I feel that him being on the show sort of lowers the status of his talent and makes some people that knew him prior to the show wonder where the quality has gone and perhaps not look at him the same after the show. Is he trying to prove something or try to be famous? Does this kind of thing look good on a resume'??

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I don't think it lowers his "talent." It's not unheard-of for a male dancer to do TV to increase his exposure and his income -- Edward Villella did it way back when, and it was good for him and for everybody -- increased the exposure of male dancers, gave the rural public a chance to see a GREAT dancer, got Villella an extra income and some more fans -- the only downside I've heard of was that dancing on concrete studio floors was seriously bad for his feet.

Hope Tidwell et al. are insisting on sprung floors.

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as a discipline, i think there's a limit to how far away you can go and still expect to come back, talent and youth notwithstanding.

also when edward villella was making his television appearances etc. he was still dancing with the new york city ballet, they were in addition to.

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Will his name be better box office when he returns to ballet as a result of the television exposure?

There's no guarantee that he will return. If people want to see Danny Tidwell dance, they're going to get tickets to the "So You Think You Can Dance" tour. It's not going to make an impact on ballet, just like Center Stage didn't increase interest in ballet all that much (there may have been an initial surge, but I still think it was confined to young dancers who already had interest in ballet), at least not in the way Red Shoes did.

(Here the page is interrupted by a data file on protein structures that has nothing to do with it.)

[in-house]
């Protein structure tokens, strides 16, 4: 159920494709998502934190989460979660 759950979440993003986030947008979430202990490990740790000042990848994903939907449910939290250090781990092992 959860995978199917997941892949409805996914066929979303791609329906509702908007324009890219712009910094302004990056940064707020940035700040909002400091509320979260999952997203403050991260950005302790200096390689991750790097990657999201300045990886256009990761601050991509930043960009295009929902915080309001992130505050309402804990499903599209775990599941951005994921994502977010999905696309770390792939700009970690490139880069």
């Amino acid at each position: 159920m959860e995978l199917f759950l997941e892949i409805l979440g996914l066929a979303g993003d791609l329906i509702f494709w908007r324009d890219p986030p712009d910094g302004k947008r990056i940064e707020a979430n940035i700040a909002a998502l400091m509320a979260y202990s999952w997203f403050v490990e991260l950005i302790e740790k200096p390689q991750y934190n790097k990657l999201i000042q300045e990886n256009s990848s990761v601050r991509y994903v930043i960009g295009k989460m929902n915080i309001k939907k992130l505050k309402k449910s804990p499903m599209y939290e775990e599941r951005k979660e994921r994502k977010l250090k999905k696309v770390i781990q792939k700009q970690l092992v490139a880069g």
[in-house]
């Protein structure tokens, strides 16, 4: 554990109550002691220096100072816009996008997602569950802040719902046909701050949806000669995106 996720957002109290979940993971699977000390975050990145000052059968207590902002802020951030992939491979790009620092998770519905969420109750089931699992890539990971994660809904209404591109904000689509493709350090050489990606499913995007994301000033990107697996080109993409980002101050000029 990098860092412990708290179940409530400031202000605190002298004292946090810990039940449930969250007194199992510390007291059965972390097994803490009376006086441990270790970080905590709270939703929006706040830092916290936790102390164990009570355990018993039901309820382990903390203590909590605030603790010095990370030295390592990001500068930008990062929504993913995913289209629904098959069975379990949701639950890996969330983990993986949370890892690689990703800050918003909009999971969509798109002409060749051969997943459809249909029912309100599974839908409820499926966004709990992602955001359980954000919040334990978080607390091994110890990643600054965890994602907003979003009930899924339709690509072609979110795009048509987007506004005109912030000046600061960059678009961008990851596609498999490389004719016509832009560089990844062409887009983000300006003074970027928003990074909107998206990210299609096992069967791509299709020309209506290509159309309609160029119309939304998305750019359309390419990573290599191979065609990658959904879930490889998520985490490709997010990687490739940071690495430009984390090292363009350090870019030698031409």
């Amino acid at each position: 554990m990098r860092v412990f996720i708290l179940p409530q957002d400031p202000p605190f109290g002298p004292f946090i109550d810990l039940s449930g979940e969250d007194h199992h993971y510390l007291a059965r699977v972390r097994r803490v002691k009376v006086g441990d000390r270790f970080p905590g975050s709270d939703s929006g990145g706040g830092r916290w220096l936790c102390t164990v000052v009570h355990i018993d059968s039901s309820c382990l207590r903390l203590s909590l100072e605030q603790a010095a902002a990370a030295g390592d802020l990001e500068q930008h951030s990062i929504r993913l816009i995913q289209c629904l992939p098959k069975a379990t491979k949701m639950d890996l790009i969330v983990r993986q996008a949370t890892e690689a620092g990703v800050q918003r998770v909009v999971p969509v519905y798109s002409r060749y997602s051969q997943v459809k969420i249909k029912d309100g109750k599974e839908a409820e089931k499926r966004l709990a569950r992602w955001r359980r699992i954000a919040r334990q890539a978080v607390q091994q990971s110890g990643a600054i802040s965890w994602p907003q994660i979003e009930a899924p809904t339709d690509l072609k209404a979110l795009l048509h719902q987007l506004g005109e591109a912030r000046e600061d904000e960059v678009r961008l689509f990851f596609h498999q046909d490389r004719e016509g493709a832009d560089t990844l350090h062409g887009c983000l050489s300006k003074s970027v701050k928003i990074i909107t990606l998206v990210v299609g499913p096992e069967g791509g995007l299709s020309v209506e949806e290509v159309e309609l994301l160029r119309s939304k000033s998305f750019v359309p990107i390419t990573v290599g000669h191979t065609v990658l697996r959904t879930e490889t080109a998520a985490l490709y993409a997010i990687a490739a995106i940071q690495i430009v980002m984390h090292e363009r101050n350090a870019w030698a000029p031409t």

On the show they don't even label Danny Tidwell a ballet dancer, so how will an uninformed audience know? They present him as a "contemporary" dancer.

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I’ve never watched “So You Think You Can Dance” before, but I was under the impression that it was geared toward young, inexperienced dancers who are trying to break into the realm of professional dance by getting some exposure (and another thing to add to their resumes). So what is Danny, who’s already had a very, very prestigious job in the professional dance world (at ABT) doing on the show??? Does he feel a need to prove to the world – via television – that despite his ballet background, he can succeed in other types of dance?

Although I have no idea why he left ABT, I agree that the lure of the cash prize and the popularity that winning the competition brings with it might have been a big factor behind his decision to participate in the show. How many years of dancing in ABT’s corps does it take to accumulate $250,000? More than two or three, I’m sure. Plus, although “So You Think You Can Dance” is no “American Idol,” it does have a devoted fan base that is larger (or at least more vocal, it seems) than the devoted fan base for ballet. If Danny were still dancing at ABT, he might get the occasional mention in a published review and a few kind words on BalletTalk or in individual balletomane’s blogs, but participating on this show means that he gets to dance before a crowd of screaming fans and (attempt to) win the hearts and votes of the American public. Maybe he feels that his talents are better enjoyed and appreciated now, given that TV reaches way more people (of many different backgrounds) than a performance at the Met does?